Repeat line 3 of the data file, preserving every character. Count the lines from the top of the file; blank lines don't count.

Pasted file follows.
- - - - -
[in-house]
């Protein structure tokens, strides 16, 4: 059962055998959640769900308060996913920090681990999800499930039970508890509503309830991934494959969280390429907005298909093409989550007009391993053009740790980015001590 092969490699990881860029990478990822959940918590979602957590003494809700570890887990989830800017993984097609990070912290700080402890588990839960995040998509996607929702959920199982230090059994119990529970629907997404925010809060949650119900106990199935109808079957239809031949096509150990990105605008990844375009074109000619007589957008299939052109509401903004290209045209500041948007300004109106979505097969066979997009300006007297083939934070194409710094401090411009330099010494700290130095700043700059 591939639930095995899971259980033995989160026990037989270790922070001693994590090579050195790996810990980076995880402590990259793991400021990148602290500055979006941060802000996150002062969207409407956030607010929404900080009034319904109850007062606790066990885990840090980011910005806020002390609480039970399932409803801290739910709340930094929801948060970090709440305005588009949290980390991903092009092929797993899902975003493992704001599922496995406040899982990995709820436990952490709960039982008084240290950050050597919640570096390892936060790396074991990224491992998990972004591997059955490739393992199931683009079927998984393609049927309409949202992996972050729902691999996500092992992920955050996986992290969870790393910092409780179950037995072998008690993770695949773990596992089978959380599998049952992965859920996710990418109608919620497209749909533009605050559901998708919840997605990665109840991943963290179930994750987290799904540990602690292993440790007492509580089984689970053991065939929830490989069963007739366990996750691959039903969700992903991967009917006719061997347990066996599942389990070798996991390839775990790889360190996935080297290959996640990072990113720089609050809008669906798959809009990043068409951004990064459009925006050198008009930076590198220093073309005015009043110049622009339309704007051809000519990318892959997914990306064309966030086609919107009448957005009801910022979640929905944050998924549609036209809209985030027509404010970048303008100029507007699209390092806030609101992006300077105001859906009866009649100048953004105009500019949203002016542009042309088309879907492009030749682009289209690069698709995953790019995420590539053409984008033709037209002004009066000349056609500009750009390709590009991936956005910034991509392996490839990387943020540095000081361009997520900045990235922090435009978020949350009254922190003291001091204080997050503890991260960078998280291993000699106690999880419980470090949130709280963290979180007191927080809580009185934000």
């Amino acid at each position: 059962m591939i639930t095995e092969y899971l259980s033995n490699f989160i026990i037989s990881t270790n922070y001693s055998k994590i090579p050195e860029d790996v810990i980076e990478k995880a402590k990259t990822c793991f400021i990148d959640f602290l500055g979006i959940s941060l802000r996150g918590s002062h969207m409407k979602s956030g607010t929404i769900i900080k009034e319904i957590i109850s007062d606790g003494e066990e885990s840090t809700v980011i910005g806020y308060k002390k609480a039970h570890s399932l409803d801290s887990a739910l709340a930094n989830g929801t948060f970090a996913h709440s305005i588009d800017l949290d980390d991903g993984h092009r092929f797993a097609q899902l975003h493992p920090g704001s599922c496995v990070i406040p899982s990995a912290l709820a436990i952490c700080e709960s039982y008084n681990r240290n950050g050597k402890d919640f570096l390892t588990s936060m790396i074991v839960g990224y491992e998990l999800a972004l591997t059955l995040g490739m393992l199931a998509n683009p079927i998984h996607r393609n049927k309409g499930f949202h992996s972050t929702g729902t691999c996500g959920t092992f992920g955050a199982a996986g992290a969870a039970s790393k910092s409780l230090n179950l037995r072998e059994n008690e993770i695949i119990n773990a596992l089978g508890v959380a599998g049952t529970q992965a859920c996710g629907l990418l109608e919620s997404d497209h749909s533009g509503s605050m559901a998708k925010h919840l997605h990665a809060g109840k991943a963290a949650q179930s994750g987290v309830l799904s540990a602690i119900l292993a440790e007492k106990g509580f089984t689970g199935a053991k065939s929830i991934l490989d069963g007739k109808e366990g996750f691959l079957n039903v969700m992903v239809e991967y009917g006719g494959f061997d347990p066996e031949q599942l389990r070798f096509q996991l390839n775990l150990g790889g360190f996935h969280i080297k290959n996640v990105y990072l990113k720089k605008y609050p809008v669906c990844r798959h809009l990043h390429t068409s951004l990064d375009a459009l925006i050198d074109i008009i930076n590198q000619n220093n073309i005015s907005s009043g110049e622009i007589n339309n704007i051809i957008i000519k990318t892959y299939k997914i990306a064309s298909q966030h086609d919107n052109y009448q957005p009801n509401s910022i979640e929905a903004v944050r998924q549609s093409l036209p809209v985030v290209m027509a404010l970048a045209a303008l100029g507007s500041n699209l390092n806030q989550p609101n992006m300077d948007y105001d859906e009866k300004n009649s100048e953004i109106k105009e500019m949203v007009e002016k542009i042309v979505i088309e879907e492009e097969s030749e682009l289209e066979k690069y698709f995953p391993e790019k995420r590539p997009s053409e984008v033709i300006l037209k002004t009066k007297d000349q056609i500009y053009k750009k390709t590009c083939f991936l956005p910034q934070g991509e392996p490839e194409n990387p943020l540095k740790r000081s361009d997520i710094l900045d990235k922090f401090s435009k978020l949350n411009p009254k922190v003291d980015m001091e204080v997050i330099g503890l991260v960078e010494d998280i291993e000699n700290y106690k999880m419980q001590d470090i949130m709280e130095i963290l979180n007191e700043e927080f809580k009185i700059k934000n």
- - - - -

């Amino acid at each position: 059962m591939i639930t095995e092969y899971l259980s033995n490699f989160i026990i037989s990881t270790n922070y001693s055998k994590i090579p050195e860029d790996v810990i980076e990478k995880a402590k990259t990822c793991f400021i990148d959640f602290l500055g979006i959940s941060l802000r996150g918590s002062h969207m409407k979602s956030g607010t929404i769900i900080k009034e319904i957590i109850s007062d606790g003494e066990e885990s840090t809700v980011i910005g806020y308060k002390k609480a039970h570890s399932l409803d801290s887990a739910l709340a930094n989830g929801t948060f970090a996913h709440s305005i588009d800017l949290d980390d991903g993984h092009r092929f797993a097609q899902l975003h493992p920090g704001s599922c496995v990070i406040p899982s990995a912290l709820a436990i952490c700080e709960s039982y008084n681990r240290n950050g050597k402890d919640f570096l390892t588990s936060m790396i074991v839960g990224y491992e998990l999800a972004l591997t059955l995040g490739m393992l199931a998509n683009p079927i998984h996607r393609n049927k309409g499930f949202h992996s972050t929702g729902t691999c996500g959920t092992f992920g955050a199982a996986g992290a969870a039970s790393k910092s409780l230090n179950l037995r072998e059994n008690e993770i695949i119990n773990a596992l089978g508890v959380a599998g049952t529970q992965a859920c996710g629907l990418l109608e919620s997404d497209h749909s533009g509503s605050m559901a998708k925010h919840l997605h990665a809060g109840k991943a963290a949650q179930s994750g987290v309830l799904s540990a602690i119900l292993a440790e007492k106990g509580f089984t689970g199935a053991k065939s929830i991934l490989d069963g007739k109808e366990g996750f691959l079957n039903v969700m992903v239809e991967y009917g006719g494959f061997d347990p066996e031949q599942l389990r070798f096509q996991l390839n775990l150990g790889g360190f996935h969280i080297k290959n996640v990105y990072l990113k720089k605008y609050p809008v669906c990844r798959h809009l990043h390429t068409s951004l990064d375009a459009l925006i050198d074109i008009i930076n590198q000619n220093n073309i005015s907005s009043g110049e622009i007589n339309n704007i051809i957008i000519k990318t892959y299939k997914i990306a064309s298909q966030h086609d919107n052109y009448q957005p009801n509401s910022i979640e929905a903004v944050r998924q549609s093409l036209p809209v985030v290209m027509a404010l970048a045209a303008l100029g507007s500041n699209l390092n806030q989550p609101n992006m300077d948007y105001d859906e009866k300004n009649s100048e953004i109106k105009e500019m949203v007009e002016k542009i042309v979505i088309e879907e492009e097969s030749e682009l289209e066979k690069y698709f995953p391993e790019k995420r590539p997009s053409e984008v033709i300006l037209k002004t009066k007297d000349q056609i500009y053009k750009k390709t590009c083939f991936l956005p910034q934070g991509e392996p490839e194409n990387p943020l540095k740790r000081s361009d997520i710094l900045d990235k922090f401090s435009k978020l949350n411009p009254k922190v003291d980015m001091e204080v997050i330099g503890l991260v960078e010494d998280i291993e000699n700290y106690k999880m419980q001590d470090i949130m709280e130095i963290l979180n007191e700043e927080f809580k009185i700059k934000n």